Jim Nill 'deserving of opportunity' to be Stars GM

The Dallas Stars on Monday named Detroit Red Wings assistant general manager Jim Nill their new GM to replace Joe Nieuwendyk, who was fired Sunday morning.

Dallas names ex-Red Wings exec to post

Jim Nill, seen at the NHL draft in 2010, has reportedly decided to take the opportunity of becoming the Stars GM after being considered for previous jobs. (Bruce Bennett/Getty Images)

The goodbye Ken Holland has been expecting the past few years has finally happened.

The National Hockey League’s Stars on Monday named Detroit Red Wings assistant general manager Jim Nill their new GM to replace Joe Nieuwendyk, who was fired Sunday morning.

"I think Jim Nill was ready to be a GM five, six, seven years ago," Holland, the Red Wings GM and Nill’s boss the past 15 years, said in a phone interview Sunday. "Most of the teams that have made GM changes [during that time] have called to ask for permission to talk to Jim Nill.

New Dallas Stars general manager Jim Nill talked a lot about culture change Monday. He wasn't ready to discuss a coaching change.

Nill was formally introduced by the team after spending the past 15 years as an assistant GM with the Detroit Red Wings.

Glen Gulutzan has coached the last two of five straight years without a trip to the post-season in Dallas. The Stars hold the option on the only remaining year in his contract.

Nill, who signed a five-year deal, says he wants to meet with everyone in the organization, Gulutzan included, before addressing a possible change.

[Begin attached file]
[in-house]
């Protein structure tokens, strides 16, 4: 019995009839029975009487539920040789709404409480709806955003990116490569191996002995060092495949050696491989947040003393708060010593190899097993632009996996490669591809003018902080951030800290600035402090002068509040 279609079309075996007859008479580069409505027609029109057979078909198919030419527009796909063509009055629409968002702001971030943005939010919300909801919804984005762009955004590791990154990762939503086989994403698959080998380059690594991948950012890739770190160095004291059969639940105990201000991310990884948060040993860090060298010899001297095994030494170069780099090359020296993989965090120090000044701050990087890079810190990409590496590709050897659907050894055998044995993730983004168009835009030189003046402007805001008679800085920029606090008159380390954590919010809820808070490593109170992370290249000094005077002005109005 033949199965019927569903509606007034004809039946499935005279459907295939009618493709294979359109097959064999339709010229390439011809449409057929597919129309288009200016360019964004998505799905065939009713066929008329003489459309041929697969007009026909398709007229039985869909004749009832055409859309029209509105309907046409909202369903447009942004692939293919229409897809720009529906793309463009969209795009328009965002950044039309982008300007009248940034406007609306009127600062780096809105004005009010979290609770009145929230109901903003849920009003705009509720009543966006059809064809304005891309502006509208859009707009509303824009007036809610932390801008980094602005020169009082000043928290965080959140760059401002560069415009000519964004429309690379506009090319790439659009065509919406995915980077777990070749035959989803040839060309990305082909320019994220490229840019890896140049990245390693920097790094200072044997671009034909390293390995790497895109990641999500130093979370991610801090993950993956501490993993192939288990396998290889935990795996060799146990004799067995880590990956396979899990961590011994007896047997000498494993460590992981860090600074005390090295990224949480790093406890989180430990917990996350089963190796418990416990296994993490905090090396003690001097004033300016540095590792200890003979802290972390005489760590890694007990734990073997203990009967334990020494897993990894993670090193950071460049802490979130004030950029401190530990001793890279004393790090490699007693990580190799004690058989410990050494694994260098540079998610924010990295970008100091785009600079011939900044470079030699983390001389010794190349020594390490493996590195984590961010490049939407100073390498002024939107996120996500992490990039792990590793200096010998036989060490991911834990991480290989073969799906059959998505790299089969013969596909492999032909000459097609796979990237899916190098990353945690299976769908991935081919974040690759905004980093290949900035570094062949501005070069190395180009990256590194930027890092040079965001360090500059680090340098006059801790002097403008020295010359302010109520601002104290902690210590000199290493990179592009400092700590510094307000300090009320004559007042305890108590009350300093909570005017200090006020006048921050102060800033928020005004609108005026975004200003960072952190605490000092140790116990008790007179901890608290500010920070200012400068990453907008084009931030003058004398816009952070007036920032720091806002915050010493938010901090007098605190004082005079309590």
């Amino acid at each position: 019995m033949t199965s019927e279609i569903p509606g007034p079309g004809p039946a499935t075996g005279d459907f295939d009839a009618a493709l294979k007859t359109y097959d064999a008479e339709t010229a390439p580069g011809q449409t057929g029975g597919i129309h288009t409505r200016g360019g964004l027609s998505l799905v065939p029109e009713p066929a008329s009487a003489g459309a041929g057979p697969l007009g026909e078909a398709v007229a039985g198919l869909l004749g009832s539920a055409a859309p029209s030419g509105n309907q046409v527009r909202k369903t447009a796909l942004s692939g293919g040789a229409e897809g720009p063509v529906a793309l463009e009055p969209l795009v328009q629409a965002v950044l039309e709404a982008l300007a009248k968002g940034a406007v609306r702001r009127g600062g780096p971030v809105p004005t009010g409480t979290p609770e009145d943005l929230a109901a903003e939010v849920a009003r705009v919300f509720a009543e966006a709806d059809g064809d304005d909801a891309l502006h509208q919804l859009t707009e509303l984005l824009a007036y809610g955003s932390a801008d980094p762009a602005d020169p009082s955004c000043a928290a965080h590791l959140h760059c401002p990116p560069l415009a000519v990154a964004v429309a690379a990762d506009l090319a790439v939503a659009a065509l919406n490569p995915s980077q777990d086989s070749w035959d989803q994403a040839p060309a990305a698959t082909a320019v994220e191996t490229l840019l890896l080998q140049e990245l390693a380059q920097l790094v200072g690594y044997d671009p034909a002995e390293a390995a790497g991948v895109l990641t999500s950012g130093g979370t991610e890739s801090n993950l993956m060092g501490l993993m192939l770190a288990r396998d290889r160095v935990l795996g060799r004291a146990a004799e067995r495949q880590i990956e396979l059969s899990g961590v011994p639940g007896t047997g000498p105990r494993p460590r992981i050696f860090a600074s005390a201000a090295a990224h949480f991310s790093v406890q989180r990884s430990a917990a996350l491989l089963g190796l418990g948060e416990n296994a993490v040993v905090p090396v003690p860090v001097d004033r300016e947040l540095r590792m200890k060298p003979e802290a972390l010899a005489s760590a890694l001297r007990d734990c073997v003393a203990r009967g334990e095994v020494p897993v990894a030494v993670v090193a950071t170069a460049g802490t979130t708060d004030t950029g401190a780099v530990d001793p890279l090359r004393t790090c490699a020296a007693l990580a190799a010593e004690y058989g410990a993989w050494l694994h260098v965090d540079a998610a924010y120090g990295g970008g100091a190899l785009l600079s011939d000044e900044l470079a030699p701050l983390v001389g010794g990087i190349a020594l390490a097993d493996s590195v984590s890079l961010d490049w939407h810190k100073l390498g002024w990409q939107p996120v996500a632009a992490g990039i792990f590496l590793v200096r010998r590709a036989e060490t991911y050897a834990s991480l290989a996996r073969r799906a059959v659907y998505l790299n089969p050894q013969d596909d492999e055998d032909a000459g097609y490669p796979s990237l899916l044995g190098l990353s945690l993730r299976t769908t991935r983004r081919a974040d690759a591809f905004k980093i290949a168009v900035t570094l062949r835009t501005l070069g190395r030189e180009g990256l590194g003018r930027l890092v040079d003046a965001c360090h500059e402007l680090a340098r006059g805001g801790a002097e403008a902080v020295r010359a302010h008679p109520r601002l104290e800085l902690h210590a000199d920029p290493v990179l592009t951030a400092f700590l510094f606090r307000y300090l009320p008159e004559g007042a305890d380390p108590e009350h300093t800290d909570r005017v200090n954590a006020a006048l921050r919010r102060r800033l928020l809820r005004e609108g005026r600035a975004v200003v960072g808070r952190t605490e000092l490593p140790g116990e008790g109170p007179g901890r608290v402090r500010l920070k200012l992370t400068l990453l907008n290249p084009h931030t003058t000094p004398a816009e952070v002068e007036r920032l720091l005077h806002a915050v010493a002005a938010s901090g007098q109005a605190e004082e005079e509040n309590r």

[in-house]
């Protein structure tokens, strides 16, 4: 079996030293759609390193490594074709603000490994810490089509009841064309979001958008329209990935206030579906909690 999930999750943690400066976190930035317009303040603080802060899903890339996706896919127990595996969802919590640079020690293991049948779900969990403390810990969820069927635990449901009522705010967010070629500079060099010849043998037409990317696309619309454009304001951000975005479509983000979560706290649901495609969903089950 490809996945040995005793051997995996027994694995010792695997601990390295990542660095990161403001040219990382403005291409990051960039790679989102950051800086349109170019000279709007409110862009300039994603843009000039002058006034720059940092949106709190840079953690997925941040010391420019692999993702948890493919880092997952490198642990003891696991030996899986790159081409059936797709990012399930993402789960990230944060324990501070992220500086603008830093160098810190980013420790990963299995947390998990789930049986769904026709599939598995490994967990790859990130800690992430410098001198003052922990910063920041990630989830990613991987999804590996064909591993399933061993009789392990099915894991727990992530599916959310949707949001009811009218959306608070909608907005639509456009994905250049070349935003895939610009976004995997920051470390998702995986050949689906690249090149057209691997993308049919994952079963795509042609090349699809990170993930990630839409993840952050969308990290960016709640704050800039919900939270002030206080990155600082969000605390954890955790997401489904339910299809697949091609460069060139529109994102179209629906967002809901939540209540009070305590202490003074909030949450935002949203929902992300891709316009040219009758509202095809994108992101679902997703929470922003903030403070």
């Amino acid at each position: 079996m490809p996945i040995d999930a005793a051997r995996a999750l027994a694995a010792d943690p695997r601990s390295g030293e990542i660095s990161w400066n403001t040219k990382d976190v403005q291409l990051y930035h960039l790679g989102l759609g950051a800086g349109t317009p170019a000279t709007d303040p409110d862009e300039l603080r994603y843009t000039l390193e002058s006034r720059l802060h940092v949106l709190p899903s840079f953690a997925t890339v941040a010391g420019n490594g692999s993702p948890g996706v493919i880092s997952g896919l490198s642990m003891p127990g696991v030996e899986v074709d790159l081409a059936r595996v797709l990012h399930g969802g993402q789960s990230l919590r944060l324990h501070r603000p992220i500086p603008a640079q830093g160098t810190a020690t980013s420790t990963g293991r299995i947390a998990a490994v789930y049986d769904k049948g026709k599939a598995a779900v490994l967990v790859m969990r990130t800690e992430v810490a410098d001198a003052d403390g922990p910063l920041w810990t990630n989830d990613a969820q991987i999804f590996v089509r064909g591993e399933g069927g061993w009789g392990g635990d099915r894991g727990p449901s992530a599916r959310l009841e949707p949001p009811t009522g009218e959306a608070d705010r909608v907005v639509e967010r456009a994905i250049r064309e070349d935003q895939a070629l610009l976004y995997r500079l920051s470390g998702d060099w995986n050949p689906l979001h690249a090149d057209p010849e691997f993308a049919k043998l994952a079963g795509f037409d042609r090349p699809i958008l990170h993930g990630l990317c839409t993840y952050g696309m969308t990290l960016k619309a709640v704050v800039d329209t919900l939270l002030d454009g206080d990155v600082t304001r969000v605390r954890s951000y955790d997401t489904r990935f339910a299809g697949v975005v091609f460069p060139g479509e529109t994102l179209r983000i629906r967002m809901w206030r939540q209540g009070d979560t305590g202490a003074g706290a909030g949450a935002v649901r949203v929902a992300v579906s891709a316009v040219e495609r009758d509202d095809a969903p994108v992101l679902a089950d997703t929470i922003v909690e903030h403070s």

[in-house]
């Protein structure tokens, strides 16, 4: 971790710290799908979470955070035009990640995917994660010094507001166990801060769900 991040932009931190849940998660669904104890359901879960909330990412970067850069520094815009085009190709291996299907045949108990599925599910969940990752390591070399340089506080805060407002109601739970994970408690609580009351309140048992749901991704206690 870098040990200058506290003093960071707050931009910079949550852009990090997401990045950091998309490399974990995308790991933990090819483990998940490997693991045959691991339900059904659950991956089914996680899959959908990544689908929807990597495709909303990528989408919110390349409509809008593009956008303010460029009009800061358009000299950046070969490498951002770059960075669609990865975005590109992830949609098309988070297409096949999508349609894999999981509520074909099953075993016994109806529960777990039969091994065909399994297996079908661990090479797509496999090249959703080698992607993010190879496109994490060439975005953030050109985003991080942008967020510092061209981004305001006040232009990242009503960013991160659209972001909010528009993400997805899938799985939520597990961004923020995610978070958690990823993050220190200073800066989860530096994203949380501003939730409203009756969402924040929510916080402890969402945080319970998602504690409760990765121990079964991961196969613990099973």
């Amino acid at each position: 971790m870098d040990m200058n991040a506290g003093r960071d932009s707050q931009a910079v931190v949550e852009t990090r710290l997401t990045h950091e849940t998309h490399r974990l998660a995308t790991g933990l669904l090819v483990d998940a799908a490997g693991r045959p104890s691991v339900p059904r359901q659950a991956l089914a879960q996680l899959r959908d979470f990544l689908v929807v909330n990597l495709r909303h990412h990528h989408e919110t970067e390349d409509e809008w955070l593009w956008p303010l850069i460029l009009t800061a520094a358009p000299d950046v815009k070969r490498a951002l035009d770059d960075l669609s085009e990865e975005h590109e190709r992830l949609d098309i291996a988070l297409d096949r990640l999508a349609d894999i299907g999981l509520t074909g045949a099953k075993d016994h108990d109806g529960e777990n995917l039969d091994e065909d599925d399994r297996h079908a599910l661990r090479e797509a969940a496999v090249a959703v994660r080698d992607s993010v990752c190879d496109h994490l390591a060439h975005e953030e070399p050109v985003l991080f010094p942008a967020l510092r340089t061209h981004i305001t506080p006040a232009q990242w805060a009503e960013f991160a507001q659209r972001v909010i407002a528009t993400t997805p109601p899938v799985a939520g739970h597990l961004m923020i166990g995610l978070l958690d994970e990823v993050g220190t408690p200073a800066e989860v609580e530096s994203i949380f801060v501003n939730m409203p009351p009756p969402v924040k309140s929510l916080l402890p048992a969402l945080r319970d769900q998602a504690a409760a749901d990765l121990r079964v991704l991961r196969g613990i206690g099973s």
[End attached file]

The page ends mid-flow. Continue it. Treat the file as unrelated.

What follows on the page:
"Right now, we've got a head coach," said Nill. "I need to sit down with him."

As for why Nill didn't pass on this chance like he did the others, it was simple — the owner, and his own gut feeling.

"I don't know if it's so much the timing as it is the right people in place," said Nill, a native of Hanna, Alberta. "The ownership is strong. The management team is strong. I'm from Canada. I'm a hockey guy. I didn't want to go to a market where you're on the back page."

Nill inherits an offensive core of leading scorer Jamie Benn, Loui Eriksson and Ray Whitney, who turns 41 next month. The leading defenders are Alex Goligoski, Stephane Robidas and Trevor Daley.

"When you come to the rink there are certain expectations and when you leave the rink, you have those same expectations," Nill said. "The season's over. That doesn't mean things change. You've got to live your life the same way."

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"For a variety of reasons he’s chosen to stay but I know he wants an opportunity to be a manager."

It appears Stars president Jim Lites, who once held the same job in Detroit, was able to sell Nill on Dallas, which narrowly missed clinching a playoff berth this season after trading veteran forwards Jaromir Jagr, Brenden Morrow, Derek Roy and Michael Ryder.

Longtime partnership

Nill, 55, spent 19 years in the Red Wings organization, including 15 as Holland’s right-hand man.

"He’s done everything that I’ve done," Holland said. "I’m leaning on key people to make decisions and he’s my key person. I’m just the one that has made the final decision."